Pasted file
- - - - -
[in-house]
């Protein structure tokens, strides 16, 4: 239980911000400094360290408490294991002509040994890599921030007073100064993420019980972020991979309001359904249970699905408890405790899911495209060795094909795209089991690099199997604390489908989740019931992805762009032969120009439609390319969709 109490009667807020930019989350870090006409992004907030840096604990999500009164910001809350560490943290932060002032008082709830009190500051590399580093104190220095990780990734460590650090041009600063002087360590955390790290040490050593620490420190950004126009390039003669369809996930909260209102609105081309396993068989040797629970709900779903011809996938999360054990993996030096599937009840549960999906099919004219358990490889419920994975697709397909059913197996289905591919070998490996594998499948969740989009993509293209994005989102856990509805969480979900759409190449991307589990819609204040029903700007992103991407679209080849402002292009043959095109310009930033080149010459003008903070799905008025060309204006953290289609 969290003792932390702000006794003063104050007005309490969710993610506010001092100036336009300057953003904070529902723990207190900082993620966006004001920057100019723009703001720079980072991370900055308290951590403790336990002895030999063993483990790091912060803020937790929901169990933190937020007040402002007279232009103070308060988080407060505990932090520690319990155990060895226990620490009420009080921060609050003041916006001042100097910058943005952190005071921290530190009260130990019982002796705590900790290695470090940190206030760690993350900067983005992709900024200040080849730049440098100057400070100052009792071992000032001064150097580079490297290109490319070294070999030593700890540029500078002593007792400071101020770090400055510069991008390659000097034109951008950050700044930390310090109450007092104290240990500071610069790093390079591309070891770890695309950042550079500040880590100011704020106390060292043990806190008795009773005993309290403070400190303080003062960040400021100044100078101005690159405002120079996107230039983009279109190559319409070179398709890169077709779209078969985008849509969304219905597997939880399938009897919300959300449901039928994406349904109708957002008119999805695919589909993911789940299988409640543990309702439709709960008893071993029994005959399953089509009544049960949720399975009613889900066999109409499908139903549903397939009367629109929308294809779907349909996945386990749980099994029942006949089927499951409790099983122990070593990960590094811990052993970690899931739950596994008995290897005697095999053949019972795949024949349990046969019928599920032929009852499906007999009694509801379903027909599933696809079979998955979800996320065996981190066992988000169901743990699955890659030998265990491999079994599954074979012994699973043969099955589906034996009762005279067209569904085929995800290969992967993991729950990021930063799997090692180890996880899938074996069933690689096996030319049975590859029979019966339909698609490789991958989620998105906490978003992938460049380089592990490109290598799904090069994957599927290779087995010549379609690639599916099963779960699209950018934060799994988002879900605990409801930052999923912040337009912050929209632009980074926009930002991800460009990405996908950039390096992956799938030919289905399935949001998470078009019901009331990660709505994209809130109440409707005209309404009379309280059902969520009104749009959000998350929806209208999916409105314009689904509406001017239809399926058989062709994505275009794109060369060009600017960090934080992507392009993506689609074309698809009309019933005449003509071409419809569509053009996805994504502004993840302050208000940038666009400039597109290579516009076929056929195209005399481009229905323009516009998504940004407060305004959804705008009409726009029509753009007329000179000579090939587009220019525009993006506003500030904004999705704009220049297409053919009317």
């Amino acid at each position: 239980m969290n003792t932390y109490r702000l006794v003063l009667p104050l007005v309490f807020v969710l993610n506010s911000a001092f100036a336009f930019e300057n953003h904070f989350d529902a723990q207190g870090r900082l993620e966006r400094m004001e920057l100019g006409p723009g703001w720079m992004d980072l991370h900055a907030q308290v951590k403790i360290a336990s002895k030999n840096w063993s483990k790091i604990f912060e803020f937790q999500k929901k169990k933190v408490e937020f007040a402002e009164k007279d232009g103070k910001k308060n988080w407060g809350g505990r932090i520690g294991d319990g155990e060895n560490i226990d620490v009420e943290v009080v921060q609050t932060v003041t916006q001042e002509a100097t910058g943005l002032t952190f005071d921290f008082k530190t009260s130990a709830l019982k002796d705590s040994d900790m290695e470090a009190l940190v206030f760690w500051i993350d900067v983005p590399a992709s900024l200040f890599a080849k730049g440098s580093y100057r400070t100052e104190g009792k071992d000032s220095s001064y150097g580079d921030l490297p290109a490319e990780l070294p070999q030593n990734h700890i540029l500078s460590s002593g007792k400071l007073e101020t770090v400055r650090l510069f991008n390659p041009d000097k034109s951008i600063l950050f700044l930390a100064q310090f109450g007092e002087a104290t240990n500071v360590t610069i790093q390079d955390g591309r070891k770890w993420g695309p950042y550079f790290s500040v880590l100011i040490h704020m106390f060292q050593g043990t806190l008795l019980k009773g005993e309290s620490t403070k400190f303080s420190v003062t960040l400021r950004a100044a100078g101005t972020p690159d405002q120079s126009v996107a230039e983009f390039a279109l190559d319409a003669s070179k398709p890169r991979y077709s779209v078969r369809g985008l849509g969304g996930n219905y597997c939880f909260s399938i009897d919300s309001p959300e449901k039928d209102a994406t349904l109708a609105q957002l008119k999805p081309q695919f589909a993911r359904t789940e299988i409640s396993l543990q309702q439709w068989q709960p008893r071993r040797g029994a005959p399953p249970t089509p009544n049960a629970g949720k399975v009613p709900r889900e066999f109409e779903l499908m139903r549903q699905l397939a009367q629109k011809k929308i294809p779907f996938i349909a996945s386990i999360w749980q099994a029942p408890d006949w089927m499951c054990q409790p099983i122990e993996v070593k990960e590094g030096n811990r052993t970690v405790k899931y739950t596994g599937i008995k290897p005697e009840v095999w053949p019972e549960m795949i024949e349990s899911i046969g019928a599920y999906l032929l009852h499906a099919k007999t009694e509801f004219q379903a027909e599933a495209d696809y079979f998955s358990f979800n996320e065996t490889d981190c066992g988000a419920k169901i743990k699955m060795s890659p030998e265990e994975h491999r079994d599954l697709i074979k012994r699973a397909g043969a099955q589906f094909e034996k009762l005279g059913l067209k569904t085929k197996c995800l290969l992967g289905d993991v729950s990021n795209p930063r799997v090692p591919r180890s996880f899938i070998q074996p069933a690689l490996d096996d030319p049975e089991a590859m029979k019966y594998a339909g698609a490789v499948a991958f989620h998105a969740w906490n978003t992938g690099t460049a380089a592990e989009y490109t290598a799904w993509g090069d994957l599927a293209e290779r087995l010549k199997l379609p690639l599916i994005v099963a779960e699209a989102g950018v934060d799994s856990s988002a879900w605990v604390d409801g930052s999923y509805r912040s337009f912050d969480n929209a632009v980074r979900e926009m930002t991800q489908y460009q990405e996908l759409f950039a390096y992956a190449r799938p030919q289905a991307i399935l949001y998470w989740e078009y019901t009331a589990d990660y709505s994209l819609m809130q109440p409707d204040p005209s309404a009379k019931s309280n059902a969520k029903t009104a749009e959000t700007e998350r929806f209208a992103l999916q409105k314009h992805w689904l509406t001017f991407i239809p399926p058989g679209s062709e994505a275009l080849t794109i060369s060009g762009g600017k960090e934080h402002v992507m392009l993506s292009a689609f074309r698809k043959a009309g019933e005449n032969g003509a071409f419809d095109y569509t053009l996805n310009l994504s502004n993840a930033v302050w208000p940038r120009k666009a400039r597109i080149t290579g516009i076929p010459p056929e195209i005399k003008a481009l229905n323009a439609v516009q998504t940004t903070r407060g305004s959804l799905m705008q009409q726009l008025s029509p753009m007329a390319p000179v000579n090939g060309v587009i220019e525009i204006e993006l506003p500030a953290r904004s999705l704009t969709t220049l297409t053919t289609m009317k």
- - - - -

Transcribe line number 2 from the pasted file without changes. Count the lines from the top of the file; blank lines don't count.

């Protein structure tokens, strides 16, 4: 239980911000400094360290408490294991002509040994890599921030007073100064993420019980972020991979309001359904249970699905408890405790899911495209060795094909795209089991690099199997604390489908989740019931992805762009032969120009439609390319969709 109490009667807020930019989350870090006409992004907030840096604990999500009164910001809350560490943290932060002032008082709830009190500051590399580093104190220095990780990734460590650090041009600063002087360590955390790290040490050593620490420190950004126009390039003669369809996930909260209102609105081309396993068989040797629970709900779903011809996938999360054990993996030096599937009840549960999906099919004219358990490889419920994975697709397909059913197996289905591919070998490996594998499948969740989009993509293209994005989102856990509805969480979900759409190449991307589990819609204040029903700007992103991407679209080849402002292009043959095109310009930033080149010459003008903070799905008025060309204006953290289609 969290003792932390702000006794003063104050007005309490969710993610506010001092100036336009300057953003904070529902723990207190900082993620966006004001920057100019723009703001720079980072991370900055308290951590403790336990002895030999063993483990790091912060803020937790929901169990933190937020007040402002007279232009103070308060988080407060505990932090520690319990155990060895226990620490009420009080921060609050003041916006001042100097910058943005952190005071921290530190009260130990019982002796705590900790290695470090940190206030760690993350900067983005992709900024200040080849730049440098100057400070100052009792071992000032001064150097580079490297290109490319070294070999030593700890540029500078002593007792400071101020770090400055510069991008390659000097034109951008950050700044930390310090109450007092104290240990500071610069790093390079591309070891770890695309950042550079500040880590100011704020106390060292043990806190008795009773005993309290403070400190303080003062960040400021100044100078101005690159405002120079996107230039983009279109190559319409070179398709890169077709779209078969985008849509969304219905597997939880399938009897919300959300449901039928994406349904109708957002008119999805695919589909993911789940299988409640543990309702439709709960008893071993029994005959399953089509009544049960949720399975009613889900066999109409499908139903549903397939009367629109929308294809779907349909996945386990749980099994029942006949089927499951409790099983122990070593990960590094811990052993970690899931739950596994008995290897005697095999053949019972795949024949349990046969019928599920032929009852499906007999009694509801379903027909599933696809079979998955979800996320065996981190066992988000169901743990699955890659030998265990491999079994599954074979012994699973043969099955589906034996009762005279067209569904085929995800290969992967993991729950990021930063799997090692180890996880899938074996069933690689096996030319049975590859029979019966339909698609490789991958989620998105906490978003992938460049380089592990490109290598799904090069994957599927290779087995010549379609690639599916099963779960699209950018934060799994988002879900605990409801930052999923912040337009912050929209632009980074926009930002991800460009990405996908950039390096992956799938030919289905399935949001998470078009019901009331990660709505994209809130109440409707005209309404009379309280059902969520009104749009959000998350929806209208999916409105314009689904509406001017239809399926058989062709994505275009794109060369060009600017960090934080992507392009993506689609074309698809009309019933005449003509071409419809569509053009996805994504502004993840302050208000940038666009400039597109290579516009076929056929195209005399481009229905323009516009998504940004407060305004959804705008009409726009029509753009007329000179000579090939587009220019525009993006506003500030904004999705704009220049297409053919009317």